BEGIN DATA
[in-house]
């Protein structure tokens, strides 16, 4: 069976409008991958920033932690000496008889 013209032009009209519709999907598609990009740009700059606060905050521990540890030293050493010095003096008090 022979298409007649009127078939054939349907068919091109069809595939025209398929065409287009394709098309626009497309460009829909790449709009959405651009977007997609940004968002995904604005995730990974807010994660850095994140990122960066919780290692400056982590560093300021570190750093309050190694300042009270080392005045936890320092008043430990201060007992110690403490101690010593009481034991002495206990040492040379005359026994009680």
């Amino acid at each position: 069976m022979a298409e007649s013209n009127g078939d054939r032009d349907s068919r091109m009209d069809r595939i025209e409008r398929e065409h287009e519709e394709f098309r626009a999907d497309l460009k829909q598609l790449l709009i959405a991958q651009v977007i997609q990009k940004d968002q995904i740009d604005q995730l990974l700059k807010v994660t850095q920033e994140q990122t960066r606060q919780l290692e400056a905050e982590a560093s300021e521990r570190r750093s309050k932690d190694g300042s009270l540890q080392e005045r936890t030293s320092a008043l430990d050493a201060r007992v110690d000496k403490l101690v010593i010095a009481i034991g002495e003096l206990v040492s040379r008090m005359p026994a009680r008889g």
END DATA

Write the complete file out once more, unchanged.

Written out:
[in-house]
């Protein structure tokens, strides 16, 4: 069976409008991958920033932690000496008889 013209032009009209519709999907598609990009740009700059606060905050521990540890030293050493010095003096008090 022979298409007649009127078939054939349907068919091109069809595939025209398929065409287009394709098309626009497309460009829909790449709009959405651009977007997609940004968002995904604005995730990974807010994660850095994140990122960066919780290692400056982590560093300021570190750093309050190694300042009270080392005045936890320092008043430990201060007992110690403490101690010593009481034991002495206990040492040379005359026994009680």
């Amino acid at each position: 069976m022979a298409e007649s013209n009127g078939d054939r032009d349907s068919r091109m009209d069809r595939i025209e409008r398929e065409h287009e519709e394709f098309r626009a999907d497309l460009k829909q598609l790449l709009i959405a991958q651009v977007i997609q990009k940004d968002q995904i740009d604005q995730l990974l700059k807010v994660t850095q920033e994140q990122t960066r606060q919780l290692e400056a905050e982590a560093s300021e521990r570190r750093s309050k932690d190694g300042s009270l540890q080392e005045r936890t030293s320092a008043l430990d050493a201060r007992v110690d000496k403490l101690v010593i010095a009481i034991g002495e003096l206990v040492s040379r008090m005359p026994a009680r008889g």